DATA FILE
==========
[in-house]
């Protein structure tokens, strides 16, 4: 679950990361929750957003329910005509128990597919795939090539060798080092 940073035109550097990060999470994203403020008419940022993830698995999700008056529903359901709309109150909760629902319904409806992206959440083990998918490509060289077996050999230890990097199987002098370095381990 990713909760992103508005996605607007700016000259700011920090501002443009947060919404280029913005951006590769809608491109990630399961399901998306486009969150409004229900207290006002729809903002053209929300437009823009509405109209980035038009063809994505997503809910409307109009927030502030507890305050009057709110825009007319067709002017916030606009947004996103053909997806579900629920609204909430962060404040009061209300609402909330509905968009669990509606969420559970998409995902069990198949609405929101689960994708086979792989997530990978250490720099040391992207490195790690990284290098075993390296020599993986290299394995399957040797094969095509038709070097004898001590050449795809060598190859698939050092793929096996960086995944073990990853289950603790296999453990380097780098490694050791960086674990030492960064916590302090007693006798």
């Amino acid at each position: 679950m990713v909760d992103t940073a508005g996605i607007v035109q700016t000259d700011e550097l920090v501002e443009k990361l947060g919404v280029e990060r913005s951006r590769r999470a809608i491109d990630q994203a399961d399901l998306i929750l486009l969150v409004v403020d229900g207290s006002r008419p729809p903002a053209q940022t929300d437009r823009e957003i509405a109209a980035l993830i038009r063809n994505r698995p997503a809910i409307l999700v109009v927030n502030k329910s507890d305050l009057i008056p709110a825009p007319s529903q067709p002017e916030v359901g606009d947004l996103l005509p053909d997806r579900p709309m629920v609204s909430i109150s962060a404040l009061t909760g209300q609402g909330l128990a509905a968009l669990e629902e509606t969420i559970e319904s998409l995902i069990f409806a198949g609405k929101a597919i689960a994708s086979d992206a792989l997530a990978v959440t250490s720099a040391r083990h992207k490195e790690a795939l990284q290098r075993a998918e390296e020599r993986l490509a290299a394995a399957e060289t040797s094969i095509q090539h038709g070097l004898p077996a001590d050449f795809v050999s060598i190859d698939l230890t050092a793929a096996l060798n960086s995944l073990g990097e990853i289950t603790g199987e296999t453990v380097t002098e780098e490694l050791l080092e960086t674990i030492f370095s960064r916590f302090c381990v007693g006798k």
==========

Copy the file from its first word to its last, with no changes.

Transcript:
[in-house]
């Protein structure tokens, strides 16, 4: 679950990361929750957003329910005509128990597919795939090539060798080092 940073035109550097990060999470994203403020008419940022993830698995999700008056529903359901709309109150909760629902319904409806992206959440083990998918490509060289077996050999230890990097199987002098370095381990 990713909760992103508005996605607007700016000259700011920090501002443009947060919404280029913005951006590769809608491109990630399961399901998306486009969150409004229900207290006002729809903002053209929300437009823009509405109209980035038009063809994505997503809910409307109009927030502030507890305050009057709110825009007319067709002017916030606009947004996103053909997806579900629920609204909430962060404040009061209300609402909330509905968009669990509606969420559970998409995902069990198949609405929101689960994708086979792989997530990978250490720099040391992207490195790690990284290098075993390296020599993986290299394995399957040797094969095509038709070097004898001590050449795809060598190859698939050092793929096996960086995944073990990853289950603790296999453990380097780098490694050791960086674990030492960064916590302090007693006798």
């Amino acid at each position: 679950m990713v909760d992103t940073a508005g996605i607007v035109q700016t000259d700011e550097l920090v501002e443009k990361l947060g919404v280029e990060r913005s951006r590769r999470a809608i491109d990630q994203a399961d399901l998306i929750l486009l969150v409004v403020d229900g207290s006002r008419p729809p903002a053209q940022t929300d437009r823009e957003i509405a109209a980035l993830i038009r063809n994505r698995p997503a809910i409307l999700v109009v927030n502030k329910s507890d305050l009057i008056p709110a825009p007319s529903q067709p002017e916030v359901g606009d947004l996103l005509p053909d997806r579900p709309m629920v609204s909430i109150s962060a404040l009061t909760g209300q609402g909330l128990a509905a968009l669990e629902e509606t969420i559970e319904s998409l995902i069990f409806a198949g609405k929101a597919i689960a994708s086979d992206a792989l997530a990978v959440t250490s720099a040391r083990h992207k490195e790690a795939l990284q290098r075993a998918e390296e020599r993986l490509a290299a394995a399957e060289t040797s094969i095509q090539h038709g070097l004898p077996a001590d050449f795809v050999s060598i190859d698939l230890t050092a793929a096996l060798n960086s995944l073990g990097e990853i289950t603790g199987e296999t453990v380097t002098e780098e490694l050791l080092e960086t674990i030492f370095s960064r916590f302090c381990v007693g006798k």